Athletic directors also must keep their non-core sports in mind when it comes to funding. These teams usually are in the lower tier of funding, while sports like football get the largest share of capital because of their popularity and sheer numbers. Plus, they frequently bring in significant revenue. But, with the rising nature of these other sports, finding creative methods to increase their budgets demonstrates a school’s commitment to every team. This is where the athletic director and coach need to explore joint fundraising solutions.
With this adjusted approach, there’s an understanding that non-core sports offer advantages to student-athletes. A prime example is their inclusive nature. These sports often have no-cut teams, which gives students an opportunity to participate when they otherwise might not have a chance. Oftentimes, students don’t bother to try out, fearing they might be cut. With more schools offering sports that are open to all, students are encouraged to participate.
Non-core sports offer additional benefits to student-athletes, one of which is lifetime participation. Tennis, volleyball, and golf are examples of sports that students can play for several years. Chris Hagman, president of Atlantic Recreation, has worked with athletic directors for many years, and he feels strongly that these sports offer many lasting advantages to students.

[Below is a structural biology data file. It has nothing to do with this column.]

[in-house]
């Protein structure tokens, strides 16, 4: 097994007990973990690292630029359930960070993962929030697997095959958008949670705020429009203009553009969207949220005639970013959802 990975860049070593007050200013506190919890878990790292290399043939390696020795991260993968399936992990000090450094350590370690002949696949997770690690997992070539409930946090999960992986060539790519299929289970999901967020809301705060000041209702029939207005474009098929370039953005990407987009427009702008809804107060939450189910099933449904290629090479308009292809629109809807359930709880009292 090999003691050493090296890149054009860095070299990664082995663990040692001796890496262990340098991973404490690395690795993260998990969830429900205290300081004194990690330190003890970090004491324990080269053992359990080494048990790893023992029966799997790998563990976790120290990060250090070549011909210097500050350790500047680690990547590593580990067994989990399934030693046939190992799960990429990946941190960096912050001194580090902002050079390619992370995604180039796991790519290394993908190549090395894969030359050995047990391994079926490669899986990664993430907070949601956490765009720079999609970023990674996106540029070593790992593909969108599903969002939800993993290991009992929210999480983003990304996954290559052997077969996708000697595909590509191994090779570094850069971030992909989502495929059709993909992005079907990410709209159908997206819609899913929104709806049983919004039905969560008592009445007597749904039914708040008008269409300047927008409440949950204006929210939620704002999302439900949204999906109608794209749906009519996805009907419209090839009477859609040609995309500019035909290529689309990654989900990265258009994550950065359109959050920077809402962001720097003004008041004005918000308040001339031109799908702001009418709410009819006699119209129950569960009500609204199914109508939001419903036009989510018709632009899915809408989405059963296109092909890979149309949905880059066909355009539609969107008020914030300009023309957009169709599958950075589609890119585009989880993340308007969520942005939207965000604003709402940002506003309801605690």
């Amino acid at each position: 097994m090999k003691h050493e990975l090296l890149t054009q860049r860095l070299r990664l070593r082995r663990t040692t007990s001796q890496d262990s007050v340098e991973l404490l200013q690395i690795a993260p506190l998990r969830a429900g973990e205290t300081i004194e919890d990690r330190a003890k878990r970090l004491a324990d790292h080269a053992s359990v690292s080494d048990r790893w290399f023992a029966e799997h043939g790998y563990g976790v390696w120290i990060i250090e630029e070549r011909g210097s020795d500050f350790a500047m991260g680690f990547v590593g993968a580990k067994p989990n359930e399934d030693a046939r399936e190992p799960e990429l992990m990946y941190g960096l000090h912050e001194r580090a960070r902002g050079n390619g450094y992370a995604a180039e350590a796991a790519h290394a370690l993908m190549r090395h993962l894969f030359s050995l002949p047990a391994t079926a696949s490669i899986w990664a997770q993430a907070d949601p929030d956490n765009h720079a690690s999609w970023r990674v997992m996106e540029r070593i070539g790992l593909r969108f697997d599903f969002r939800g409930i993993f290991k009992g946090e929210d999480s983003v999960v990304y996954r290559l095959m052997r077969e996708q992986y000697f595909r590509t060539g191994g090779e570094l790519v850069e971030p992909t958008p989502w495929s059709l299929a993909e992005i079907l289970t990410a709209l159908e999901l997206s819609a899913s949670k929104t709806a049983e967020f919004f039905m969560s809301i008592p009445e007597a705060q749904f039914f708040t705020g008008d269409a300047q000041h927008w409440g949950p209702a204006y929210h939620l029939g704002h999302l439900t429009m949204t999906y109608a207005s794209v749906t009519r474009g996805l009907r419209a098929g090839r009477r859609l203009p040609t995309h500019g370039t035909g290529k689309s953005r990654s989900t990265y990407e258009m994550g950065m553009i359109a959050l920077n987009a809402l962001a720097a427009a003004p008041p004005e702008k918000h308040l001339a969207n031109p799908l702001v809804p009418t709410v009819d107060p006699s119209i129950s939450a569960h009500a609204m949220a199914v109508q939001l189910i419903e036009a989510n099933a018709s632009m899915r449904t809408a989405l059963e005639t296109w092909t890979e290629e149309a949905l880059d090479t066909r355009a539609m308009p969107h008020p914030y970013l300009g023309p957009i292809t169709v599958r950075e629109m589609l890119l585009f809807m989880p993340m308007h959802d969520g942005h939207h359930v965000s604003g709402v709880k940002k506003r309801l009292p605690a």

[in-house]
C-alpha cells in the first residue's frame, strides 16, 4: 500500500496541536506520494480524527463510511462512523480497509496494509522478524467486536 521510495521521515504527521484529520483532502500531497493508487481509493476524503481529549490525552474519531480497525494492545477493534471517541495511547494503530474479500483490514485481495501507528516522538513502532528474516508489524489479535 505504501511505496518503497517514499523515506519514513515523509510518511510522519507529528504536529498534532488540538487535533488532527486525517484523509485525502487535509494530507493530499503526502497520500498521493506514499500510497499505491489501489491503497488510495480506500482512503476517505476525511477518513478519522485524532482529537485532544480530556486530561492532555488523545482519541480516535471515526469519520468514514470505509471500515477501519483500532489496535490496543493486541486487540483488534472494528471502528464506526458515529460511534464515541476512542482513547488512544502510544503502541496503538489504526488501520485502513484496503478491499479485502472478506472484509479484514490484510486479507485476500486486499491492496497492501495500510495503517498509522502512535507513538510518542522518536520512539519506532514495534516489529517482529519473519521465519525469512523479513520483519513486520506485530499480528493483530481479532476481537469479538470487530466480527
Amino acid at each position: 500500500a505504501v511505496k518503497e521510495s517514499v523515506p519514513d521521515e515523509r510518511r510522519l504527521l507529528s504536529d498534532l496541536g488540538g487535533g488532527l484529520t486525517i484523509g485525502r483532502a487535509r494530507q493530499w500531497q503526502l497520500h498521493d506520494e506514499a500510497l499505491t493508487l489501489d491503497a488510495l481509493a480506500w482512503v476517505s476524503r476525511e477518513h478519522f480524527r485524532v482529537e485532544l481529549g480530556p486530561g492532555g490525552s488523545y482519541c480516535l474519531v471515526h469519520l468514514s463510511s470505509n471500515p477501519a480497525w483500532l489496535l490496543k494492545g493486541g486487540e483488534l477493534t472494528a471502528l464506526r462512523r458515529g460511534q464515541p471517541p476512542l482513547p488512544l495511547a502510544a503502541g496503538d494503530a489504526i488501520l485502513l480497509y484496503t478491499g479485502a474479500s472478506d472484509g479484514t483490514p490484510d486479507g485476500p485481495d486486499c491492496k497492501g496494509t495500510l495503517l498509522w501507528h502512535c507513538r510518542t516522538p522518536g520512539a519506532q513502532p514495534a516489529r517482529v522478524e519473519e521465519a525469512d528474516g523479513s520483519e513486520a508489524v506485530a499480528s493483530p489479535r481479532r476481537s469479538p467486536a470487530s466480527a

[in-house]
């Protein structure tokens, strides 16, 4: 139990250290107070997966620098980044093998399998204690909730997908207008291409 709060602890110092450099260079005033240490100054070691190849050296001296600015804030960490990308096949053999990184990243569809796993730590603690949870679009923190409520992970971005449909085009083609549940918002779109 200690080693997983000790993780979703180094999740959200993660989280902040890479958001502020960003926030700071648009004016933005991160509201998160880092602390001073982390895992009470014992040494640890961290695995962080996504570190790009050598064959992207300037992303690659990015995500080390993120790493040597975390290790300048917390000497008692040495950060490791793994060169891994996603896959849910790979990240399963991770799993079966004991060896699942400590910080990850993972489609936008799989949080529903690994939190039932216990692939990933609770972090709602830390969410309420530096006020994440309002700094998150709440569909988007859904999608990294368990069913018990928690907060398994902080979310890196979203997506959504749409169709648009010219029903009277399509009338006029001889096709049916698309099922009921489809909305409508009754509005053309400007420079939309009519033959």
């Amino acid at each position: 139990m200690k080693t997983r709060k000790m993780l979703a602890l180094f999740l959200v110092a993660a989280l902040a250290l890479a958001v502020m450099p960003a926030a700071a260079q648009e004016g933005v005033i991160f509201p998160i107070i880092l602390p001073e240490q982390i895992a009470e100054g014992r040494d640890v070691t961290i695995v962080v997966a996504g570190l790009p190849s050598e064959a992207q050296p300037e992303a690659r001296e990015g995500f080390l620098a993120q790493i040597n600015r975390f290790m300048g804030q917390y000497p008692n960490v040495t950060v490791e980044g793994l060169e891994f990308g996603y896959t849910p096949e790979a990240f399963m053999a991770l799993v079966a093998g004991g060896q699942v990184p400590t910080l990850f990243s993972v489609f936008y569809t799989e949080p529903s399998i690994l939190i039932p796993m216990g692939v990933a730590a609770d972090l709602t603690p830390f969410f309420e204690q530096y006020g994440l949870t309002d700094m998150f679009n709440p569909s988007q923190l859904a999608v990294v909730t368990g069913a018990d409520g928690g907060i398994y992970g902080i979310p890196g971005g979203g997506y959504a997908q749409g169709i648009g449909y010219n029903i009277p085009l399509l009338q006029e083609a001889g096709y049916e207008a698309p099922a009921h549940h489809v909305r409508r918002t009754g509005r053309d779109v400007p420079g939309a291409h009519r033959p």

“These non-core sports offer the advantage of lifetime fitness benefits, which is not talked about enough, and gives students the opportunity to succeed, which will carry over into their adult lives,” he said.
One area to look for guidance is in youth sports. According to The Aspen Institute, participation in sports for kids 6 to 12 has declined from 45% in 2008 to 38% in 2018. The reasons range from increasing costs to sport specialization. Many observers are worried that these levels have finally caught up to high school sports.
» ALSO SEE: Building a Dynamic Athletic Program Leadership
Because of this, athletic administrators would be wise to assimilate their events into the local youth community, with their programs becoming more kid-friendly. Target marketing to youngsters and their parents is a good start. Almost every local region already has a solid infrastructure in place, with a diverse range of youth leagues. When athletic departments make it a priority to involve themselves in these organizations on a reciprocal basis, it enhances all programs involved.
Despite the declining participation numbers of certain prominent sports, they are still very popular and will be for a long time. But there’s no denying that there are many alternatives available for all students who would like to be involved in varsity sports. With encouragement and support from athletic departments, there is room enough for these teams to continue their rise in popularity.
Bruce Knittle is a former sports camp owner, Hall of Fame inducted coach, and previously ran a sports consulting company specializing in working with athletic directors and coaches.